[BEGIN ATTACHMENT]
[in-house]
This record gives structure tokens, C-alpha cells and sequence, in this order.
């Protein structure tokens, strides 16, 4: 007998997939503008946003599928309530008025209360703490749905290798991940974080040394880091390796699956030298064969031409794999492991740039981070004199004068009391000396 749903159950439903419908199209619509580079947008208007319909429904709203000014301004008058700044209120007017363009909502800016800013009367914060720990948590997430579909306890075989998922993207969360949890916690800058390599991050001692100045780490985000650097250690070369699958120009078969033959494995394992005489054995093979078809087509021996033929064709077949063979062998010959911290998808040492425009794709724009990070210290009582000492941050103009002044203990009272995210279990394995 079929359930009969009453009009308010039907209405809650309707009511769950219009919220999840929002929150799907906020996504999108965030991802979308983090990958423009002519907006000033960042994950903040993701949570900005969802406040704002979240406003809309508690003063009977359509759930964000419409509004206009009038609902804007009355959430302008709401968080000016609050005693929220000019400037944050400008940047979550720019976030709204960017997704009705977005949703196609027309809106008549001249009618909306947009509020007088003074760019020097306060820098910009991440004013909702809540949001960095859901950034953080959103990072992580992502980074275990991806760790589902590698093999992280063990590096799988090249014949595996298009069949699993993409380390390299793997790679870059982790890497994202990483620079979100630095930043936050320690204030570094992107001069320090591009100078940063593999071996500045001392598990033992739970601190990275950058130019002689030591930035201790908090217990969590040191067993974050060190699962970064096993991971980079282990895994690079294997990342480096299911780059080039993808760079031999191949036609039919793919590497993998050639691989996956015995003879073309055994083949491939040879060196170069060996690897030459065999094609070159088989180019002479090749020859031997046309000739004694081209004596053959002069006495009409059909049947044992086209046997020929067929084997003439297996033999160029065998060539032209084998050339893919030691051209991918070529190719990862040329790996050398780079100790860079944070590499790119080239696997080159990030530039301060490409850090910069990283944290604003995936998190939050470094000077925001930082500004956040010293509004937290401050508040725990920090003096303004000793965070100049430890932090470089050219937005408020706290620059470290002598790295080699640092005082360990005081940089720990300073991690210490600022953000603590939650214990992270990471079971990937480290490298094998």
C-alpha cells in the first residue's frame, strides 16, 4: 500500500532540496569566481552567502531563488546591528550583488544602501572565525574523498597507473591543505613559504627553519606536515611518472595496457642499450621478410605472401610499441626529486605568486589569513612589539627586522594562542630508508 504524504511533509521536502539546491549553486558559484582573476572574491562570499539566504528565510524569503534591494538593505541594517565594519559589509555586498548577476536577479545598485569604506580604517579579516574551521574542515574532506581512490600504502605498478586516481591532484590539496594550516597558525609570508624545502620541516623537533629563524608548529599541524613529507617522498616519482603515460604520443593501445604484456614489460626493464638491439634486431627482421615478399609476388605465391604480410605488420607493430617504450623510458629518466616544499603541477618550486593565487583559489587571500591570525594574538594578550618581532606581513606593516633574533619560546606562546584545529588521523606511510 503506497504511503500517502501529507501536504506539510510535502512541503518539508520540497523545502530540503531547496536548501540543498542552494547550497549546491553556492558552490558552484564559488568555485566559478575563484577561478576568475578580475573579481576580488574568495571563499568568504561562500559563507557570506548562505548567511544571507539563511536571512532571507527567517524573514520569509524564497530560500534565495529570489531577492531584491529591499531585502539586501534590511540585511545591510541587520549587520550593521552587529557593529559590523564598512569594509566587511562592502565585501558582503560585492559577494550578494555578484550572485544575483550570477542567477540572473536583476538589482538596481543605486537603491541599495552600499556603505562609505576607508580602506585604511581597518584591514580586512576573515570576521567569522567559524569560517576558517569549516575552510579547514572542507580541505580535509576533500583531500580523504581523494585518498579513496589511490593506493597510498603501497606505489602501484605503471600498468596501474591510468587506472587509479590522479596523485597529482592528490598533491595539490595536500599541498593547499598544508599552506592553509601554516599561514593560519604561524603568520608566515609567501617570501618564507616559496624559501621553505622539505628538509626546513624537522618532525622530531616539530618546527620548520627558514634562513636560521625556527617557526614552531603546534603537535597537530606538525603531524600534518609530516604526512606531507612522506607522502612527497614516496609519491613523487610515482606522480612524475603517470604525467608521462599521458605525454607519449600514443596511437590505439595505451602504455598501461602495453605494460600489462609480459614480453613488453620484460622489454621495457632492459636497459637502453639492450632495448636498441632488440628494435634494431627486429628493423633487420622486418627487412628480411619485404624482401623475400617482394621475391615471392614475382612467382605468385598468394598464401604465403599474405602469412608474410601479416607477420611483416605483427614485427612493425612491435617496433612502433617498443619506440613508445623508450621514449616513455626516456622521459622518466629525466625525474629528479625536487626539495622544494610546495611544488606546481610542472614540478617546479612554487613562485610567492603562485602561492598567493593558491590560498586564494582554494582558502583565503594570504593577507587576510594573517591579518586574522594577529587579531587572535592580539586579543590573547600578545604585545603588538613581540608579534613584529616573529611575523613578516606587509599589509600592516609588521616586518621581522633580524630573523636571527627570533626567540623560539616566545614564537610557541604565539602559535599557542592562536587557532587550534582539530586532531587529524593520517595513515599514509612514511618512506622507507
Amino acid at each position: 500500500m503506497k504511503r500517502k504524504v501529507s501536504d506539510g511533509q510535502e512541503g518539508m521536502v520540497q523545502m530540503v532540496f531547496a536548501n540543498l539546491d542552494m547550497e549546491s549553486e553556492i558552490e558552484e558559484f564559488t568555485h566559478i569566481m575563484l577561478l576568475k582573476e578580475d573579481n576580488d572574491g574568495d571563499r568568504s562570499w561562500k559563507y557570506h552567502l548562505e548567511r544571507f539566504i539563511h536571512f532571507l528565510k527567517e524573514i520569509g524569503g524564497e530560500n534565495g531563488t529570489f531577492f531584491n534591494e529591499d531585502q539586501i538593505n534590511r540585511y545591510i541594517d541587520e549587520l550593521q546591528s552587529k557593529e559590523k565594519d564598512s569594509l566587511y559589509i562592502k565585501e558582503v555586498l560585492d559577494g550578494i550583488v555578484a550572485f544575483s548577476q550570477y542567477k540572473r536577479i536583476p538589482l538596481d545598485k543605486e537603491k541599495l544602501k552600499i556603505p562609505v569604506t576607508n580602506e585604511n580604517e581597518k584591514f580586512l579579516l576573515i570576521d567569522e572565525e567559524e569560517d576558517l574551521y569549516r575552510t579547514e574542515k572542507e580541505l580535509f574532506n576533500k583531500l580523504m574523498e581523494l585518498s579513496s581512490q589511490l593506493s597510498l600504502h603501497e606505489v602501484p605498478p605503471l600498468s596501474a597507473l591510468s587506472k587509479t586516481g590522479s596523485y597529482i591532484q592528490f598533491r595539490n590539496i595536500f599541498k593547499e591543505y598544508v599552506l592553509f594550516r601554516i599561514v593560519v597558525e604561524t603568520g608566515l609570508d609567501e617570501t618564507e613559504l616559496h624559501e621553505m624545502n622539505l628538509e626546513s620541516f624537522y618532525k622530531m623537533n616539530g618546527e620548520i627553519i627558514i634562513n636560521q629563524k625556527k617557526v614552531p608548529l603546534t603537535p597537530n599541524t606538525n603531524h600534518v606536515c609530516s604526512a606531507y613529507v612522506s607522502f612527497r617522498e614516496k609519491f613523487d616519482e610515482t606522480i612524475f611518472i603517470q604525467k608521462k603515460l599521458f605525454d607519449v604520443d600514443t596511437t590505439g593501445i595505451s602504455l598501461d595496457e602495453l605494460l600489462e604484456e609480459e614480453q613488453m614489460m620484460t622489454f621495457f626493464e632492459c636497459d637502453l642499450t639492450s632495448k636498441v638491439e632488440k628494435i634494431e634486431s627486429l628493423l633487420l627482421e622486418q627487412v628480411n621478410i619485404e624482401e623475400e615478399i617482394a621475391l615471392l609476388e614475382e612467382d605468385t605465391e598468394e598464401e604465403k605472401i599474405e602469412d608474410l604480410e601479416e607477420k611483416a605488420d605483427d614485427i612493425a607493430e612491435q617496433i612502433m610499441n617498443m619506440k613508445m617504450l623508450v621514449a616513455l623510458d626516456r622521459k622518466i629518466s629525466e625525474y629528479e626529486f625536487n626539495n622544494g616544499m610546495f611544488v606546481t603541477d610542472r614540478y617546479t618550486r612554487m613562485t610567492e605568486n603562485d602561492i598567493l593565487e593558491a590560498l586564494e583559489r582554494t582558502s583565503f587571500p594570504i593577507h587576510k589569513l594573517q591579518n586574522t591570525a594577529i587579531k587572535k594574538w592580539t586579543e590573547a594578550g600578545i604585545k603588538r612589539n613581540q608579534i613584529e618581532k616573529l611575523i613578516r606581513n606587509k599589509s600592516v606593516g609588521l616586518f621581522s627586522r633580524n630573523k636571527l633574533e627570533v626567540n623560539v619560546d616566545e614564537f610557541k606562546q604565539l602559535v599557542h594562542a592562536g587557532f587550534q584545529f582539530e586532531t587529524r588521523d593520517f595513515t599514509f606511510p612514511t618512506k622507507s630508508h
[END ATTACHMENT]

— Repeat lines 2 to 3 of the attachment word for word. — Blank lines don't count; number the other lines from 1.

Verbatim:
This record gives structure tokens, C-alpha cells and sequence, in this order.
């Protein structure tokens, strides 16, 4: 007998997939503008946003599928309530008025209360703490749905290798991940974080040394880091390796699956030298064969031409794999492991740039981070004199004068009391000396 749903159950439903419908199209619509580079947008208007319909429904709203000014301004008058700044209120007017363009909502800016800013009367914060720990948590997430579909306890075989998922993207969360949890916690800058390599991050001692100045780490985000650097250690070369699958120009078969033959494995394992005489054995093979078809087509021996033929064709077949063979062998010959911290998808040492425009794709724009990070210290009582000492941050103009002044203990009272995210279990394995 079929359930009969009453009009308010039907209405809650309707009511769950219009919220999840929002929150799907906020996504999108965030991802979308983090990958423009002519907006000033960042994950903040993701949570900005969802406040704002979240406003809309508690003063009977359509759930964000419409509004206009009038609902804007009355959430302008709401968080000016609050005693929220000019400037944050400008940047979550720019976030709204960017997704009705977005949703196609027309809106008549001249009618909306947009509020007088003074760019020097306060820098910009991440004013909702809540949001960095859901950034953080959103990072992580992502980074275990991806760790589902590698093999992280063990590096799988090249014949595996298009069949699993993409380390390299793997790679870059982790890497994202990483620079979100630095930043936050320690204030570094992107001069320090591009100078940063593999071996500045001392598990033992739970601190990275950058130019002689030591930035201790908090217990969590040191067993974050060190699962970064096993991971980079282990895994690079294997990342480096299911780059080039993808760079031999191949036609039919793919590497993998050639691989996956015995003879073309055994083949491939040879060196170069060996690897030459065999094609070159088989180019002479090749020859031997046309000739004694081209004596053959002069006495009409059909049947044992086209046997020929067929084997003439297996033999160029065998060539032209084998050339893919030691051209991918070529190719990862040329790996050398780079100790860079944070590499790119080239696997080159990030530039301060490409850090910069990283944290604003995936998190939050470094000077925001930082500004956040010293509004937290401050508040725990920090003096303004000793965070100049430890932090470089050219937005408020706290620059470290002598790295080699640092005082360990005081940089720990300073991690210490600022953000603590939650214990992270990471079971990937480290490298094998």